Leave of Absence – Options & Impact of a Leave on your 403B

When you take an unpaid leave of absence, your current employer has granted you permission to be absent from your scheduled duties; yet your position is held for you.   When you return from leave, you return to your previous position and duties.

The most often question I am asked is “I am on leave, how can/how do I cash out my 403(b)?”

On leave does not mean you have terminated employment.   Remember while you are on leave, your position is being held for you; therefore, the employer deems you as ‘inactive’ not ‘terminated’. The IRS 403(b) Code states, to qualify for a distribution from your 403(b) one of the following criteria needs to be met:

  • You are age 59 ½ or older
  • You have terminated employment from your employer.

While on leave:

  • You do not receive a paycheck from your employer; therefore, contributions are not made to your 403(b).
    • You cannot contribute on your own, contributions to a 403(b) must be made through payroll deduction.
  • Your 403(b) will continue to be invested as directed, you may change your investment allocations at any time within the investment options available.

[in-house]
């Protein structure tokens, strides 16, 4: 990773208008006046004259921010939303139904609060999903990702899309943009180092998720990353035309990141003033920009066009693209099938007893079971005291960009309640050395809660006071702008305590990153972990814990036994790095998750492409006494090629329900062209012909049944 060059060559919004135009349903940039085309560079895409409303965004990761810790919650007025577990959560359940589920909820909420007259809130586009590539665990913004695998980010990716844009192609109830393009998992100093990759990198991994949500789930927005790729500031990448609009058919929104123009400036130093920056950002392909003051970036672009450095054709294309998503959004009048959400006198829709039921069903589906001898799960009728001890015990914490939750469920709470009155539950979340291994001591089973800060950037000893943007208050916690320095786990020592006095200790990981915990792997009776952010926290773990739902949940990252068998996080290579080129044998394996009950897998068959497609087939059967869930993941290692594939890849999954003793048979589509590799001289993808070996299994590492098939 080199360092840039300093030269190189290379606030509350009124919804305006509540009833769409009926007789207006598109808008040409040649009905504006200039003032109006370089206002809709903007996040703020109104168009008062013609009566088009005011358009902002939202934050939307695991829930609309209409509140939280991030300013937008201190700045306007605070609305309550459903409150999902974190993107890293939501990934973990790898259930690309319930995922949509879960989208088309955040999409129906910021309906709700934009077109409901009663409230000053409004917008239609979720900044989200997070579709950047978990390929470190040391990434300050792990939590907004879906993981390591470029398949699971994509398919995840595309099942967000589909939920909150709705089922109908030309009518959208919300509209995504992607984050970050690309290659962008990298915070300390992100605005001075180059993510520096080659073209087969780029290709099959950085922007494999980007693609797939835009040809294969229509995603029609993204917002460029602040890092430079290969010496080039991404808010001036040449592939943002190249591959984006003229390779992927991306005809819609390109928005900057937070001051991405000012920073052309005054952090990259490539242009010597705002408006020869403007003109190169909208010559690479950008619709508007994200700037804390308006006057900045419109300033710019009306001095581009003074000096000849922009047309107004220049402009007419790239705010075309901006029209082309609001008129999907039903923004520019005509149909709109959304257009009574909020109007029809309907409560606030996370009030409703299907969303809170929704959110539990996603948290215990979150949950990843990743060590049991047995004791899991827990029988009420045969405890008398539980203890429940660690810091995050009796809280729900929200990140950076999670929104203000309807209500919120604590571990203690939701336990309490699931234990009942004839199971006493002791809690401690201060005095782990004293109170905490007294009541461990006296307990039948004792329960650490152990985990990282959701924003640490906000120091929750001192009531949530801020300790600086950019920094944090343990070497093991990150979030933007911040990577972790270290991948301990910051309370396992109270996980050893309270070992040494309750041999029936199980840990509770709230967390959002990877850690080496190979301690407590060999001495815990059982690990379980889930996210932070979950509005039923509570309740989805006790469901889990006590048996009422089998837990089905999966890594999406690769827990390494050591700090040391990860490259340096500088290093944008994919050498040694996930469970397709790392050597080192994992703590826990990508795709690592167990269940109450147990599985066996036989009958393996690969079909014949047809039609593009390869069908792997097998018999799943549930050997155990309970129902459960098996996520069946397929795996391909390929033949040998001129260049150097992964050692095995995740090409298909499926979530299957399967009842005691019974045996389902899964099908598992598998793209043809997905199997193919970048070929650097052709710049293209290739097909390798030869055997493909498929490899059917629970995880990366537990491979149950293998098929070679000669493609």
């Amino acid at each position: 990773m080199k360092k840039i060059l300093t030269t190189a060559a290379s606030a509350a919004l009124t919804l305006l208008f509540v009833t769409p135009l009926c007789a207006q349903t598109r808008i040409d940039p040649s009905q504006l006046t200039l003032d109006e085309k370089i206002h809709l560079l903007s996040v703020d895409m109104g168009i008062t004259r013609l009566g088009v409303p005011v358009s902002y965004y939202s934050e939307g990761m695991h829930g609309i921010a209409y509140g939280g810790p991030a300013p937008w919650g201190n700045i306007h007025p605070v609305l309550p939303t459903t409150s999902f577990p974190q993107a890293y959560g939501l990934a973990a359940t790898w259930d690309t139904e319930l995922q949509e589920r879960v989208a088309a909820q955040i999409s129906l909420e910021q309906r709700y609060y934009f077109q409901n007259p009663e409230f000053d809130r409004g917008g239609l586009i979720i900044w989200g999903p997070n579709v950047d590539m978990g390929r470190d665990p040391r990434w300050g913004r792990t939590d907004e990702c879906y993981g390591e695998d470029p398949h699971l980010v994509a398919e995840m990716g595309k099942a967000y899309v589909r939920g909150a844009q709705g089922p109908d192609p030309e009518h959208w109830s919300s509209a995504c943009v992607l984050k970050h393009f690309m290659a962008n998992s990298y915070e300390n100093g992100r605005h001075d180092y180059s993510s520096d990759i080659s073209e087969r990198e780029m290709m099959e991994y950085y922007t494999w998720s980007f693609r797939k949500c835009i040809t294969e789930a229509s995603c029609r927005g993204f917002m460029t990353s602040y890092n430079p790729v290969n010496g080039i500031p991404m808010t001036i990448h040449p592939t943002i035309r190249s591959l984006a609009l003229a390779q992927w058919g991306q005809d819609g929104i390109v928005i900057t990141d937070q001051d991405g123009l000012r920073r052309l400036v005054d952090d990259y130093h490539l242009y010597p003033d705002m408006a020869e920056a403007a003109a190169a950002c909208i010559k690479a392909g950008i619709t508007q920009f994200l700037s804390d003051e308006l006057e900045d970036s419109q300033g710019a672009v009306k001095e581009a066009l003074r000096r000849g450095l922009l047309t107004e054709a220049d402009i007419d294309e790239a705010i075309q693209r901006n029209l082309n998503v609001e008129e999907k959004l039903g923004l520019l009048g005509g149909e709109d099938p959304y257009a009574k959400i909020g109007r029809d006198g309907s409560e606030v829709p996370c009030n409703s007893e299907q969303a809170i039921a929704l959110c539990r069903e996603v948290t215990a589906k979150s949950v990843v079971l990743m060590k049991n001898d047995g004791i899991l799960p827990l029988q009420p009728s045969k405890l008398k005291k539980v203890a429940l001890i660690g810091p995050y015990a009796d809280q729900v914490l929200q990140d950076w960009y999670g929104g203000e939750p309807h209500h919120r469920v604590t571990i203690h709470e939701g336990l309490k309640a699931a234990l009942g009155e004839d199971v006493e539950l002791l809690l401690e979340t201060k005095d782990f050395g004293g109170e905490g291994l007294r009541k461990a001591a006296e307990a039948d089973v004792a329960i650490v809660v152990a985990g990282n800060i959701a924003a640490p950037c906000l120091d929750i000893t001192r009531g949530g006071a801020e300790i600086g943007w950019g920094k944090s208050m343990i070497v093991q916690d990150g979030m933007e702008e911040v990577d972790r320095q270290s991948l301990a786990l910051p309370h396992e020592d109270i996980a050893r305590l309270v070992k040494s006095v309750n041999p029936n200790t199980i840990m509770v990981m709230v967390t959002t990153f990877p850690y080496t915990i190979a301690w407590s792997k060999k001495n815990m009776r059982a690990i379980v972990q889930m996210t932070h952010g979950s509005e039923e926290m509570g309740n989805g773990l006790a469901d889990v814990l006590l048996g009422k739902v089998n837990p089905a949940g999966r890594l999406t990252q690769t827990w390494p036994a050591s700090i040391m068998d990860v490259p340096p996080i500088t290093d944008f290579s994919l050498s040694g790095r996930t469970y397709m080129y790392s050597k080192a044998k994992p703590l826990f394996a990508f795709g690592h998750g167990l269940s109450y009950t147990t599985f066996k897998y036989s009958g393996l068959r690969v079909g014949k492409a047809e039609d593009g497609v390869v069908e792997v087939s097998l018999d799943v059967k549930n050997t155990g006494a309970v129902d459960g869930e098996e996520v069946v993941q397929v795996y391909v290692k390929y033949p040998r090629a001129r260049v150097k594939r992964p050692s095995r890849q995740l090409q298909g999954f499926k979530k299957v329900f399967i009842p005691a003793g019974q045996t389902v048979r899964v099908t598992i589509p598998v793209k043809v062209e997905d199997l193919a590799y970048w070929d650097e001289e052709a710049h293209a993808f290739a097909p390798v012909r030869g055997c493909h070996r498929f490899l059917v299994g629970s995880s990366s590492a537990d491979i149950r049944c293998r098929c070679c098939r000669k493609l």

• When you return from leave, you may resume contributions to your 403(b) through payroll deduction.
    • At this time, you may need to complete a new Salary Reduction Agreement with your benefits or payroll department stating the amount you want to contribute to your 403(b) each pay check.

You choose not to return to your employer at the end of leave:

If you decide not to return your 403(b) remains invested.   You may keep your 403(b) invested with Empower, you may roll it to your new employer’s retirement plan or IRA, or you may cash out your account. 

If you have additional questions regarding your 403(b) financial planning or financial coaching, please visit my website www.classic–financial.com.   Click on the green Book an Appointment button in the upper righthand corner of the homepage to schedule a time to talk with me.


This material was created for educational and information purposes only and is not intended as ERISA, tax, legal or investment advice.   If you are seeking investment advice specific to your needs, such advice services must be obtained on your own, separate from this educational material.